4 Steps to Choosing the Best Riding Lawn Mower


If you want a relaxing and comfortable mowing experience, you may want to consider a riding lawn mower.

Riding lawn mowers are great for people who have large yards or no longer have the stamina to use a walk-behind mower anymore. Even the slowest riding lawn mowers will cut lawns faster than most walk-behind models, and they can be more affordable than you’d think.

Before you go to the store to pick one up, it’s a good idea to know what you’re looking for. With that in mind, we’ve created this riding lawn mower buyer’s guide. More information can be found below the infographic.

But Before Choosing Your Riding Lawn Mower…

Before we begin, it’s a good idea to know if you actually need a walk-behind mower, or if you should upgrade to a riding mower, instead. Obviously, this highly depends on your health and stamina, but here’s a good rule of thumb to help you decide:

If your yard is ½ acre or less get a walk-behind mower. Get a riding mower if your lawn is more than ½ acre.


1. Mower Types:

There are 3 types of riding lawn mowers. They are:

  • Rear Engine Mowers
  • Tractors
  • Zero-Turn Mowers

Rear engine mowers tend to be the cheapest type of riding mower available. They have smaller cutting decks than tractors or zero-turns, making them ideal for narrow passes like fenced-in areas. They also have a low center of gravity, which makes them very stable on hills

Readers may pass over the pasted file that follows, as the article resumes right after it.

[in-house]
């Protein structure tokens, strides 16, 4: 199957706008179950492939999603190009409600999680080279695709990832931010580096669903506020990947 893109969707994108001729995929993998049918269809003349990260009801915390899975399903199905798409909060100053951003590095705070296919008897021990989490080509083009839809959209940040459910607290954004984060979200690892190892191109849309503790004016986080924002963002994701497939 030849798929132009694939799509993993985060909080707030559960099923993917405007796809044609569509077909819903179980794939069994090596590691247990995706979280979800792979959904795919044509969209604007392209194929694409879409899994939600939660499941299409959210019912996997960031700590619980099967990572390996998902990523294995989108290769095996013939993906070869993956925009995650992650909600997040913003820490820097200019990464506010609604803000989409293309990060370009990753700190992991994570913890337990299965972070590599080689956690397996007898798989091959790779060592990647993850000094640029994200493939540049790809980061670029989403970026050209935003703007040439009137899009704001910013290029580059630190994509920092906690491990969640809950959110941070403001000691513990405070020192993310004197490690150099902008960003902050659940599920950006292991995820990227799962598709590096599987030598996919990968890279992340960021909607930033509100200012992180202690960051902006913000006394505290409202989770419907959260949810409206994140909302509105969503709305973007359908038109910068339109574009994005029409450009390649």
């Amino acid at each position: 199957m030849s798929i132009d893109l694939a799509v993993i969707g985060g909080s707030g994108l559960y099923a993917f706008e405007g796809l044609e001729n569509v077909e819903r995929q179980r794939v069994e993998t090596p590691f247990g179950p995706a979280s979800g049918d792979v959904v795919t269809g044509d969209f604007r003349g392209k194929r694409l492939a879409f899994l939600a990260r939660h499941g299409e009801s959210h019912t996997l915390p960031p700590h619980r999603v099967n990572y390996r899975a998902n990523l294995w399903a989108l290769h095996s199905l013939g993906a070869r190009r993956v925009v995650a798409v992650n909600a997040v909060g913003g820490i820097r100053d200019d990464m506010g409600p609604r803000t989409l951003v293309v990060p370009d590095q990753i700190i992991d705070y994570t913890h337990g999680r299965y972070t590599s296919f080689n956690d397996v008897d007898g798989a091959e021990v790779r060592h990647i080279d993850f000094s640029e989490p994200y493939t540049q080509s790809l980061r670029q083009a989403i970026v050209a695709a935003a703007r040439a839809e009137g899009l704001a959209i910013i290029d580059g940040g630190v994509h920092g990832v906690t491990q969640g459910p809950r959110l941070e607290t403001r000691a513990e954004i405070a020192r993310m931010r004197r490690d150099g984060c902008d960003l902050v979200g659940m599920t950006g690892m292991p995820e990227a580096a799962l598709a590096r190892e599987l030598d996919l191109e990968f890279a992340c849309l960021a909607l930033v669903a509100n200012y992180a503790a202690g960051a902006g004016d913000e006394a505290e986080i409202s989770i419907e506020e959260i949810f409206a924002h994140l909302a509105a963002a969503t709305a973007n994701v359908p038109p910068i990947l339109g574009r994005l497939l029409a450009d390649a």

However, they’re also the most limited. Unlike tractors or zero-turns, rear engine mowers aren’t designed to pull heavy attachments. They also don’t move very fast, usually <5 mph.

Tractors are more versatile than rear engine mowers. They’re designed to pull heavy attachments and are great multitaskers (more on that later). There are 2 types of tractors: lawn tractors and garden tractors

Lawn tractors usually have a 2-blade cutting system. Typical deck sizes range between 30-54″. Lawn tractors are less powerful and less expensive than garden tractors, but are still very capable.

Most garden tractors feature a 3-blade cutting system. Typical deck sizes can range between 45-54″. In addition to a more powerful engine and wider deck, most garden tractors feature larger back tires for extra stability on slopes and inclines.